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Reddit: Does anyone know of a list of 12V computers that run well with Linux?

Monday 26th of March 2018 08:48:28 AM

I recently found an appreciation for 12V computers, that can be run straight from a battery with solar panel without losing energy through a transformer. But the ones I found are really low performance, and I didn't see any rugged ones, which would be optimal. Even with the ones I found, I don't have the economy to start ordering a bunch just to find out that there are drivers missing or what not if they used some odd hardware.

Is there a good place where I can search specifically for 12V computers that has been tried and tested with Linux?

submitted by /u/Arctic_Turtle
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LXer: A look at Elementary OS 0.4.1 – Loki

Monday 26th of March 2018 08:08:38 AM
So, I’ve taken a look at a number if distributions so far, like Linux Mint, Manjaro and KDE Neon, but I figured I should show another distribution that I’d highly recommend for users who are new to GNU/Linux systems; Elementary OS.

Reddit: For Lollypop music player, how do I make it use the dark ui?

Monday 26th of March 2018 07:16:53 AM

Just switched to Ubuntu and I don't understand it that well. My Lollypop is using the latest version and my Ubuntu is version 17.10

submitted by /u/tastyberry
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Reddit: Pros & Cons of Xen Hypervisor

Monday 26th of March 2018 06:50:47 AM

I should have posted this in Linux questions, so I've deleted this and posted my questions over there. Sorry about that.

submitted by /u/koesherbacon
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TuxMachines: A look at 100% free modern GNU/Linux distributions

Monday 26th of March 2018 06:45:34 AM

It's a common misconception that Linux Mint, is entirely free; just for example. This statement could be taken as true, if looked at from the perspective of cost to the end-user, you; however not if taken at the perspective of free meaning freedom.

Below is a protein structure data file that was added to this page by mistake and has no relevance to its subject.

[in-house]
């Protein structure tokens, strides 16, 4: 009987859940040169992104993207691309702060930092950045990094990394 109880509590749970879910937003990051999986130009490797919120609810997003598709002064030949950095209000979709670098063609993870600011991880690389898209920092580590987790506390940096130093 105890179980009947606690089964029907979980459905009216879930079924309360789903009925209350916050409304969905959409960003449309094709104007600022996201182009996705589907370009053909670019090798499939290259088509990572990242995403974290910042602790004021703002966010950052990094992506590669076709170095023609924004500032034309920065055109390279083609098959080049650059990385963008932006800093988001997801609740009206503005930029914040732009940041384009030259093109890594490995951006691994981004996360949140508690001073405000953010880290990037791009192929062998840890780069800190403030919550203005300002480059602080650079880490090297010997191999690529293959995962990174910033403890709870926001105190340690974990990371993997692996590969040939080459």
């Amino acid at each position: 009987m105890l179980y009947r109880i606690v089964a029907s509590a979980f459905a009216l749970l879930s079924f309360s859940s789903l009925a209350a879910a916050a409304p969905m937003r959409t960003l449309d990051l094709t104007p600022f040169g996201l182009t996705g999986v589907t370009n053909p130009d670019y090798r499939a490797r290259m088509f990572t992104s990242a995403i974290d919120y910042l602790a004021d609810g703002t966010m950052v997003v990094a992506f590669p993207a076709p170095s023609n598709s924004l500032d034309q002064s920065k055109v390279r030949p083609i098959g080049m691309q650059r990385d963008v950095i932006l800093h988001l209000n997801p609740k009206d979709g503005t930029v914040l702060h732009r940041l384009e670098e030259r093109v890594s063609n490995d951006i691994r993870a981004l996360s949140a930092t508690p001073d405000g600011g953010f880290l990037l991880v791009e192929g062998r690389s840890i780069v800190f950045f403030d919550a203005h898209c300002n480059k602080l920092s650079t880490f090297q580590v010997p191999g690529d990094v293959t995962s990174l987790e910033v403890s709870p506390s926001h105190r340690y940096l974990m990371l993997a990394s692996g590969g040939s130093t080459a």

Many packages, drivers, and applications used in modern GNU/Linux distributions are not open-sourced, and therefore not really 'free' in the same sense.

There are some users who make the switch to GNU/Linux, away from systems like Windows and MacOS, for the explicit purpose of using only free software, operating systems, drivers, and everything in between, as a way of 'taking back their computing' or other similar concepts.

Whatever the reason one may have, there are a number of distributions to choose from, so here's a few to pique your curiosity.

read more

More in Tux Machines

Cinnamon 3.8 Desktop Environment Released with Python 3 Support, Improvements

Scheduled to ship with the upcoming Linux Mint 19 "Tara" operating system series this summer, the Cinnamon 3.8 desktop environment is now available for download and it's a major release that brings numerous improvements, new features, and lots of Python 3 ports for a bunch of components. Among the components that got ported to Python 3 in the Cinnamon 3.8 release, we can mention cinnamon-settings, cinnamon-menu-editor, cinnamon-desktop-editor, cinnamon-settings-users, melange, background slideshow, the switch editor and screensaver lock dialogs, desktop file generation scripts, as well as all the utilities. Read more